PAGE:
How can you legally use insects in food?

From the FDA website:

“GRAS” is an acronym for the phrase Generally Recognized As Safe. Under sections 201(s) and 409 of the Federal Food, Drug, and Cosmetic Act (the Act), any substance that is intentionally added to food is a food additive, that is subject to premarket review and approval by FDA, unless the substance is generally recognized, among qualified experts, as having been adequately shown to be safe under the conditions of its intended use, or unless the use of the substance is otherwise excluded from the definition of a food additive.

The approach to legally sell insects as food is by making a GRAS determination. The legal requirements for making a GRAS determination are quite strict and can be found here http://www.fda.gov/Food/IngredientsPackagingLabeling/GRAS/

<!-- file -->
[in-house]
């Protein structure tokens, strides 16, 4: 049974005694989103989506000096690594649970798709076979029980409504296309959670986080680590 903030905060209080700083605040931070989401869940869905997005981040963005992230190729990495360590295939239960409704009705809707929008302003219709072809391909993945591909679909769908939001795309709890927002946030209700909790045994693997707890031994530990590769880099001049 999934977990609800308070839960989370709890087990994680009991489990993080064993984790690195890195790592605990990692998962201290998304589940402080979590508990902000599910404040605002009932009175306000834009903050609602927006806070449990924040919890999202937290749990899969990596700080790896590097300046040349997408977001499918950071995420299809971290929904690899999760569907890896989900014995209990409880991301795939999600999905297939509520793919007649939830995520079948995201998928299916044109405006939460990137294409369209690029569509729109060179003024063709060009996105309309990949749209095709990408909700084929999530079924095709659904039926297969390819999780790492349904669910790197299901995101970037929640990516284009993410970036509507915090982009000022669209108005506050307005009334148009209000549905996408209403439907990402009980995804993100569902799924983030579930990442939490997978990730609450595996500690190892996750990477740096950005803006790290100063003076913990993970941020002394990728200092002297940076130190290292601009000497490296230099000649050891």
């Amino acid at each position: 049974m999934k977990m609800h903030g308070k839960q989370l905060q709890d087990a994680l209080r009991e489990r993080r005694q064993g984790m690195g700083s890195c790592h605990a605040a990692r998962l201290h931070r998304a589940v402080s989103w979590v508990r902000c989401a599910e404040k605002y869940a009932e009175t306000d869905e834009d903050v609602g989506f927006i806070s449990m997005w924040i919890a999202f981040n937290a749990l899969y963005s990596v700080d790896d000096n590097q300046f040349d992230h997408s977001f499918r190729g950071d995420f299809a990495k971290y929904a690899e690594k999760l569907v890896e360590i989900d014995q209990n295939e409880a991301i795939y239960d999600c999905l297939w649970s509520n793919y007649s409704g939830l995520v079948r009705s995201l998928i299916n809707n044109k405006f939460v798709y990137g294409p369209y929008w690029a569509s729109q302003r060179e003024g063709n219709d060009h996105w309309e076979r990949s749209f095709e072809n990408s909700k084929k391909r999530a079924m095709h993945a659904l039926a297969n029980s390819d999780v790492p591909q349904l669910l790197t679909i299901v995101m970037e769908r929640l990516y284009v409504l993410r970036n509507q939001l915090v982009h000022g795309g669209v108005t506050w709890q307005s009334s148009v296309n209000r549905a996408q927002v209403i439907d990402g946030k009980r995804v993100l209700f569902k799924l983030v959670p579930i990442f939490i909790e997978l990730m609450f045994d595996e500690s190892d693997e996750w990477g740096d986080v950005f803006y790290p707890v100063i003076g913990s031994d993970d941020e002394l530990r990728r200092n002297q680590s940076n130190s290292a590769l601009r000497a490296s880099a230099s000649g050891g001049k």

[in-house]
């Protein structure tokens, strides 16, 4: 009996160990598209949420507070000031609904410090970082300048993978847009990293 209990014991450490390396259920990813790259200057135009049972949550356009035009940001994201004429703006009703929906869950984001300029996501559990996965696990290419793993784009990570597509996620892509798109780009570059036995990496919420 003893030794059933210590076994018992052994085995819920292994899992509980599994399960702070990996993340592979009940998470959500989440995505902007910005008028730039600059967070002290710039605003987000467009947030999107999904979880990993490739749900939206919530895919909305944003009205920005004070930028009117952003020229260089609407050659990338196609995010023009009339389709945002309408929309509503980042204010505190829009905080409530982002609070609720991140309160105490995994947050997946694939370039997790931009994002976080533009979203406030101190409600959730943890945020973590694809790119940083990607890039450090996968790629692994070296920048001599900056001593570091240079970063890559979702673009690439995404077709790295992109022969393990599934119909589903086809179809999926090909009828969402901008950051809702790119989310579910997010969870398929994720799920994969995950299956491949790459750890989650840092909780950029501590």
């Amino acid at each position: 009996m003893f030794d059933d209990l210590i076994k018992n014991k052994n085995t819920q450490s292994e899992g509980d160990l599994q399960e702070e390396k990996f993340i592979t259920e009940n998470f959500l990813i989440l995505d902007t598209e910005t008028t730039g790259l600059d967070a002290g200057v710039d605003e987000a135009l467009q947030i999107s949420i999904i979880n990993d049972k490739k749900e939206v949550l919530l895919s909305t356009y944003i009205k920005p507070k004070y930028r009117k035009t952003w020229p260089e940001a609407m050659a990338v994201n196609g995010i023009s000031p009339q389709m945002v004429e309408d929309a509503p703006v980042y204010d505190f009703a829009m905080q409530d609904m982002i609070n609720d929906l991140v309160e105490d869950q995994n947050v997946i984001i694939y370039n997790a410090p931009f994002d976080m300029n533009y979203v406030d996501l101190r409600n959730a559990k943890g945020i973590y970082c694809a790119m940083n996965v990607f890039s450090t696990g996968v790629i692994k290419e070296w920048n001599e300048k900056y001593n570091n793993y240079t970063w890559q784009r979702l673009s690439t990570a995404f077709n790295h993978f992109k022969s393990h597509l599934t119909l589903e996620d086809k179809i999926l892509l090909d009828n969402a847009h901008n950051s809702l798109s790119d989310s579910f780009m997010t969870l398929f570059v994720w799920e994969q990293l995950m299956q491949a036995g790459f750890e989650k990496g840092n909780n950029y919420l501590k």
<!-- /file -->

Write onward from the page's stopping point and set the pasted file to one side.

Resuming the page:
Three approaches businesses can take to make a GRAS determination:

The “common sense” approach: People have been eating insects for the past 10,000 years. 2 billion people around the world currently consume insects as part of their diet. They are already in our food coming from unavoidable defects. Here is a summary of people eating insects without ill effects. Of course they are safe.

The “I have done my homework” approach: We have assessed the safety of using insects as food. The insects are farmed for human consumption and produced using the attached HACCP plan. The product is free from hazards. Here is the most current research on the safety of using insects as food.

The “GRAS determination” approach: This approach is best executed using help from a firm that specializes in GRAS determinations. They use scientific evidence to show that they are safe. The end result is a GRAS dossier the meets the legal requirements for a GRAS determination.